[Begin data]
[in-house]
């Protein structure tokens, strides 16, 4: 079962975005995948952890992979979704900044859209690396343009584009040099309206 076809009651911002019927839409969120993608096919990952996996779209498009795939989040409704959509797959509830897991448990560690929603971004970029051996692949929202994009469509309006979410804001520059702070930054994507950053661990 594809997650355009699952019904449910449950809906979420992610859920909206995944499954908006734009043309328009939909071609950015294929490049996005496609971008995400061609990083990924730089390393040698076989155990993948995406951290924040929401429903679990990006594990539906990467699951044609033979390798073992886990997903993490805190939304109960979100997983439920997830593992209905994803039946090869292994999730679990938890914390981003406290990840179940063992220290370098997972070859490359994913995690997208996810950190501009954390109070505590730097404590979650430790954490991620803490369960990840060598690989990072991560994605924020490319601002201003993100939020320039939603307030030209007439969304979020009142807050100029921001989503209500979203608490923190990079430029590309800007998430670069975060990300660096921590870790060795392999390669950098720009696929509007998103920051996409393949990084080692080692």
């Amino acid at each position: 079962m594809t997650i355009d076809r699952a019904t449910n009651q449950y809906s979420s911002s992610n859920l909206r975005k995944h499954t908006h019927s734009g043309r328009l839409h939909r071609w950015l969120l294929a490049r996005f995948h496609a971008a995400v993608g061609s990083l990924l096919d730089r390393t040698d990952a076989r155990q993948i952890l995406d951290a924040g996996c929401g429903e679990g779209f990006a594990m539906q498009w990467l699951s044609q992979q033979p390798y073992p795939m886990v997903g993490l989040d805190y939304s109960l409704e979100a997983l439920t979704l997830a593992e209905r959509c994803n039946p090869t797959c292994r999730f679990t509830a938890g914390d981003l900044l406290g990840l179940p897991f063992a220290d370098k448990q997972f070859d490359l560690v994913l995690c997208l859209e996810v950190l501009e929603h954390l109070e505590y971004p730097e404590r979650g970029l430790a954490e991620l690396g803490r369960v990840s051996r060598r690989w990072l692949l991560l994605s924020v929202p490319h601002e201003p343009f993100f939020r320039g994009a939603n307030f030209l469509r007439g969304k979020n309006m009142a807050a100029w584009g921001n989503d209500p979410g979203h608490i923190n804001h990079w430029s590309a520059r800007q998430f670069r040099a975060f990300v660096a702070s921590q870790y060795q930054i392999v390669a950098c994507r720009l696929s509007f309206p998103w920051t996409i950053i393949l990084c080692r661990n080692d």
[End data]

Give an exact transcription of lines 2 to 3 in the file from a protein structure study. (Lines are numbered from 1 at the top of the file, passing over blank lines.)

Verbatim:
């Protein structure tokens, strides 16, 4: 079962975005995948952890992979979704900044859209690396343009584009040099309206 076809009651911002019927839409969120993608096919990952996996779209498009795939989040409704959509797959509830897991448990560690929603971004970029051996692949929202994009469509309006979410804001520059702070930054994507950053661990 594809997650355009699952019904449910449950809906979420992610859920909206995944499954908006734009043309328009939909071609950015294929490049996005496609971008995400061609990083990924730089390393040698076989155990993948995406951290924040929401429903679990990006594990539906990467699951044609033979390798073992886990997903993490805190939304109960979100997983439920997830593992209905994803039946090869292994999730679990938890914390981003406290990840179940063992220290370098997972070859490359994913995690997208996810950190501009954390109070505590730097404590979650430790954490991620803490369960990840060598690989990072991560994605924020490319601002201003993100939020320039939603307030030209007439969304979020009142807050100029921001989503209500979203608490923190990079430029590309800007998430670069975060990300660096921590870790060795392999390669950098720009696929509007998103920051996409393949990084080692080692």
């Amino acid at each position: 079962m594809t997650i355009d076809r699952a019904t449910n009651q449950y809906s979420s911002s992610n859920l909206r975005k995944h499954t908006h019927s734009g043309r328009l839409h939909r071609w950015l969120l294929a490049r996005f995948h496609a971008a995400v993608g061609s990083l990924l096919d730089r390393t040698d990952a076989r155990q993948i952890l995406d951290a924040g996996c929401g429903e679990g779209f990006a594990m539906q498009w990467l699951s044609q992979q033979p390798y073992p795939m886990v997903g993490l989040d805190y939304s109960l409704e979100a997983l439920t979704l997830a593992e209905r959509c994803n039946p090869t797959c292994r999730f679990t509830a938890g914390d981003l900044l406290g990840l179940p897991f063992a220290d370098k448990q997972f070859d490359l560690v994913l995690c997208l859209e996810v950190l501009e929603h954390l109070e505590y971004p730097e404590r979650g970029l430790a954490e991620l690396g803490r369960v990840s051996r060598r690989w990072l692949l991560l994605s924020v929202p490319h601002e201003p343009f993100f939020r320039g994009a939603n307030f030209l469509r007439g969304k979020n309006m009142a807050a100029w584009g921001n989503d209500p979410g979203h608490i923190n804001h990079w430029s590309a520059r800007q998430f670069r040099a975060f990300v660096a702070s921590q870790y060795q930054i392999v390669a950098c994507r720009l696929s509007f309206p998103w920051t996409i950053i393949l990084c080692r661990n080692d």